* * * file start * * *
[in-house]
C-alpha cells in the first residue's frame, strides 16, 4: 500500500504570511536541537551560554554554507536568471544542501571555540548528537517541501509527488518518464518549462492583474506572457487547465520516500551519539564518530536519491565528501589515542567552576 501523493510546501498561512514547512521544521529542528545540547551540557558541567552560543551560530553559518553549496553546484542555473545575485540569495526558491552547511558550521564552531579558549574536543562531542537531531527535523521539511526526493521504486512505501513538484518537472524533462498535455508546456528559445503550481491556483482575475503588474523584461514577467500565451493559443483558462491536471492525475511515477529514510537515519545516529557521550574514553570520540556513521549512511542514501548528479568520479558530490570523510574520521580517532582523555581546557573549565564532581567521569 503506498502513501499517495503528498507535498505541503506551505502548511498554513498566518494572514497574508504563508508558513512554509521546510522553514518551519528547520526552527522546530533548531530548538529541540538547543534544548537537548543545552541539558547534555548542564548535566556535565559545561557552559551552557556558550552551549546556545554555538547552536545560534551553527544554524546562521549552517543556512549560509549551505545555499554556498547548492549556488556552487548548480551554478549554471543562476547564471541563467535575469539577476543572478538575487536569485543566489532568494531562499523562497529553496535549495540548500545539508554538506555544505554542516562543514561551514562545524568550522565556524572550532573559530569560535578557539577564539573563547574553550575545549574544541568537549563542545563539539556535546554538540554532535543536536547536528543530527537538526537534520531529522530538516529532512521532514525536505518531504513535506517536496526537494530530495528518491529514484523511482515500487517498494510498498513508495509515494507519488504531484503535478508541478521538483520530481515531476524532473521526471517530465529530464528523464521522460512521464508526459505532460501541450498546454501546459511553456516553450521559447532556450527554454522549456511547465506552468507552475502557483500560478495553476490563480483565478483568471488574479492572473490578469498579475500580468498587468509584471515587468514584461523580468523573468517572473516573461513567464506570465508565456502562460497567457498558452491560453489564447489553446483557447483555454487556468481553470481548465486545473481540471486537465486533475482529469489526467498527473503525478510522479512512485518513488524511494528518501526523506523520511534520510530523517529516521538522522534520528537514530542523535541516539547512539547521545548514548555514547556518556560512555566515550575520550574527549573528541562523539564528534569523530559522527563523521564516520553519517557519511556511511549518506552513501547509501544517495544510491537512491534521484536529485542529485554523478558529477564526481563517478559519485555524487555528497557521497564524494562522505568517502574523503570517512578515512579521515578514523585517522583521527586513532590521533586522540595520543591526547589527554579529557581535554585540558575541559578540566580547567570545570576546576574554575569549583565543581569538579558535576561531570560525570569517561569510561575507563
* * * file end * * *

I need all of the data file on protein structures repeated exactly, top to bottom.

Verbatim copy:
[in-house]
C-alpha cells in the first residue's frame, strides 16, 4: 500500500504570511536541537551560554554554507536568471544542501571555540548528537517541501509527488518518464518549462492583474506572457487547465520516500551519539564518530536519491565528501589515542567552576 501523493510546501498561512514547512521544521529542528545540547551540557558541567552560543551560530553559518553549496553546484542555473545575485540569495526558491552547511558550521564552531579558549574536543562531542537531531527535523521539511526526493521504486512505501513538484518537472524533462498535455508546456528559445503550481491556483482575475503588474523584461514577467500565451493559443483558462491536471492525475511515477529514510537515519545516529557521550574514553570520540556513521549512511542514501548528479568520479558530490570523510574520521580517532582523555581546557573549565564532581567521569 503506498502513501499517495503528498507535498505541503506551505502548511498554513498566518494572514497574508504563508508558513512554509521546510522553514518551519528547520526552527522546530533548531530548538529541540538547543534544548537537548543545552541539558547534555548542564548535566556535565559545561557552559551552557556558550552551549546556545554555538547552536545560534551553527544554524546562521549552517543556512549560509549551505545555499554556498547548492549556488556552487548548480551554478549554471543562476547564471541563467535575469539577476543572478538575487536569485543566489532568494531562499523562497529553496535549495540548500545539508554538506555544505554542516562543514561551514562545524568550522565556524572550532573559530569560535578557539577564539573563547574553550575545549574544541568537549563542545563539539556535546554538540554532535543536536547536528543530527537538526537534520531529522530538516529532512521532514525536505518531504513535506517536496526537494530530495528518491529514484523511482515500487517498494510498498513508495509515494507519488504531484503535478508541478521538483520530481515531476524532473521526471517530465529530464528523464521522460512521464508526459505532460501541450498546454501546459511553456516553450521559447532556450527554454522549456511547465506552468507552475502557483500560478495553476490563480483565478483568471488574479492572473490578469498579475500580468498587468509584471515587468514584461523580468523573468517572473516573461513567464506570465508565456502562460497567457498558452491560453489564447489553446483557447483555454487556468481553470481548465486545473481540471486537465486533475482529469489526467498527473503525478510522479512512485518513488524511494528518501526523506523520511534520510530523517529516521538522522534520528537514530542523535541516539547512539547521545548514548555514547556518556560512555566515550575520550574527549573528541562523539564528534569523530559522527563523521564516520553519517557519511556511511549518506552513501547509501544517495544510491537512491534521484536529485542529485554523478558529477564526481563517478559519485555524487555528497557521497564524494562522505568517502574523503570517512578515512579521515578514523585517522583521527586513532590521533586522540595520543591526547589527554579529557581535554585540558575541559578540566580547567570545570576546576574554575569549583565543581569538579558535576561531570560525570569517561569510561575507563